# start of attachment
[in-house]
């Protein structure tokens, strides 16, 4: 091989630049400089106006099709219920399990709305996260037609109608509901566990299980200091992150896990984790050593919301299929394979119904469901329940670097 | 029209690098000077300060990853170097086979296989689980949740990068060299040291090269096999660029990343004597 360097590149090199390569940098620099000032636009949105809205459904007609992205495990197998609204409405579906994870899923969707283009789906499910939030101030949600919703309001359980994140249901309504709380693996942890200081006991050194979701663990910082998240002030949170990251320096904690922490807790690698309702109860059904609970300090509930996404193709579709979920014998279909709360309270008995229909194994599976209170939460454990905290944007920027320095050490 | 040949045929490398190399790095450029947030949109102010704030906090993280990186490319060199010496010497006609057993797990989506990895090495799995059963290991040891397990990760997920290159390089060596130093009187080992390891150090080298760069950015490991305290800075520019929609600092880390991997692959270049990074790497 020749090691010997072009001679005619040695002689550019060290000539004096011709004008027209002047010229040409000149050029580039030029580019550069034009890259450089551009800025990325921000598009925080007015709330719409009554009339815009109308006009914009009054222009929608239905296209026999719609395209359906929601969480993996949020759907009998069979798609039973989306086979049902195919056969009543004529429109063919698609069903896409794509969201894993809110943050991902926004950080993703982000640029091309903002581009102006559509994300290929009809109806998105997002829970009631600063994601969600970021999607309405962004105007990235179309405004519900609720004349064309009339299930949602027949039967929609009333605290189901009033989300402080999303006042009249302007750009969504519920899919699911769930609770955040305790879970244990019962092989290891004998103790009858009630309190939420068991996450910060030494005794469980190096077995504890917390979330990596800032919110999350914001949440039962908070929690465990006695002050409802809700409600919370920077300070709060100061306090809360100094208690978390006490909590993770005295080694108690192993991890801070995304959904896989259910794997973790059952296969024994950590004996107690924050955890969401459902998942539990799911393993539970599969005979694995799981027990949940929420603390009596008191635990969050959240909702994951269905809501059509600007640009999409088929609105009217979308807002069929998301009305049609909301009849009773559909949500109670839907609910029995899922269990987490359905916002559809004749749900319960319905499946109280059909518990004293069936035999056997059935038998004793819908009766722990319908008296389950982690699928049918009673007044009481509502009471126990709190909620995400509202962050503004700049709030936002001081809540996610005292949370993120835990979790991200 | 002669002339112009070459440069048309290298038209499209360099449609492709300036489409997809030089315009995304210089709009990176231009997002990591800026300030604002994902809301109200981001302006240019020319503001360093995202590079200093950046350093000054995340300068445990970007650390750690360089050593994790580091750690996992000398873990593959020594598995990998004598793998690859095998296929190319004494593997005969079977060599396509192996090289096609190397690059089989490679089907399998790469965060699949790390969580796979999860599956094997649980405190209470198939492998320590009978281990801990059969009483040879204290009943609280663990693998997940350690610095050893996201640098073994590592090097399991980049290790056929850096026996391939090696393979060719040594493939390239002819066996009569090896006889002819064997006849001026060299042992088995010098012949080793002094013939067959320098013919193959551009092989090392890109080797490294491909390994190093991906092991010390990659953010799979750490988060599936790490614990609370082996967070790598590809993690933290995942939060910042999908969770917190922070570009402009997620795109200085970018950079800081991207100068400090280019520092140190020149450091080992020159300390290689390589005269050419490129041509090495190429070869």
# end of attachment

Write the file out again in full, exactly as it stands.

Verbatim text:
[in-house]
């Protein structure tokens, strides 16, 4: 091989630049400089106006099709219920399990709305996260037609109608509901566990299980200091992150896990984790050593919301299929394979119904469901329940670097 | 029209690098000077300060990853170097086979296989689980949740990068060299040291090269096999660029990343004597 360097590149090199390569940098620099000032636009949105809205459904007609992205495990197998609204409405579906994870899923969707283009789906499910939030101030949600919703309001359980994140249901309504709380693996942890200081006991050194979701663990910082998240002030949170990251320096904690922490807790690698309702109860059904609970300090509930996404193709579709979920014998279909709360309270008995229909194994599976209170939460454990905290944007920027320095050490 | 040949045929490398190399790095450029947030949109102010704030906090993280990186490319060199010496010497006609057993797990989506990895090495799995059963290991040891397990990760997920290159390089060596130093009187080992390891150090080298760069950015490991305290800075520019929609600092880390991997692959270049990074790497 020749090691010997072009001679005619040695002689550019060290000539004096011709004008027209002047010229040409000149050029580039030029580019550069034009890259450089551009800025990325921000598009925080007015709330719409009554009339815009109308006009914009009054222009929608239905296209026999719609395209359906929601969480993996949020759907009998069979798609039973989306086979049902195919056969009543004529429109063919698609069903896409794509969201894993809110943050991902926004950080993703982000640029091309903002581009102006559509994300290929009809109806998105997002829970009631600063994601969600970021999607309405962004105007990235179309405004519900609720004349064309009339299930949602027949039967929609009333605290189901009033989300402080999303006042009249302007750009969504519920899919699911769930609770955040305790879970244990019962092989290891004998103790009858009630309190939420068991996450910060030494005794469980190096077995504890917390979330990596800032919110999350914001949440039962908070929690465990006695002050409802809700409600919370920077300070709060100061306090809360100094208690978390006490909590993770005295080694108690192993991890801070995304959904896989259910794997973790059952296969024994950590004996107690924050955890969401459902998942539990799911393993539970599969005979694995799981027990949940929420603390009596008191635990969050959240909702994951269905809501059509600007640009999409088929609105009217979308807002069929998301009305049609909301009849009773559909949500109670839907609910029995899922269990987490359905916002559809004749749900319960319905499946109280059909518990004293069936035999056997059935038998004793819908009766722990319908008296389950982690699928049918009673007044009481509502009471126990709190909620995400509202962050503004700049709030936002001081809540996610005292949370993120835990979790991200 | 002669002339112009070459440069048309290298038209499209360099449609492709300036489409997809030089315009995304210089709009990176231009997002990591800026300030604002994902809301109200981001302006240019020319503001360093995202590079200093950046350093000054995340300068445990970007650390750690360089050593994790580091750690996992000398873990593959020594598995990998004598793998690859095998296929190319004494593997005969079977060599396509192996090289096609190397690059089989490679089907399998790469965060699949790390969580796979999860599956094997649980405190209470198939492998320590009978281990801990059969009483040879204290009943609280663990693998997940350690610095050893996201640098073994590592090097399991980049290790056929850096026996391939090696393979060719040594493939390239002819066996009569090896006889002819064997006849001026060299042992088995010098012949080793002094013939067959320098013919193959551009092989090392890109080797490294491909390994190093991906092991010390990659953010799979750490988060599936790490614990609370082996967070790598590809993690933290995942939060910042999908969770917190922070570009402009997620795109200085970018950079800081991207100068400090280019520092140190020149450091080992020159300390290689390589005269050419490129041509090495190429070869």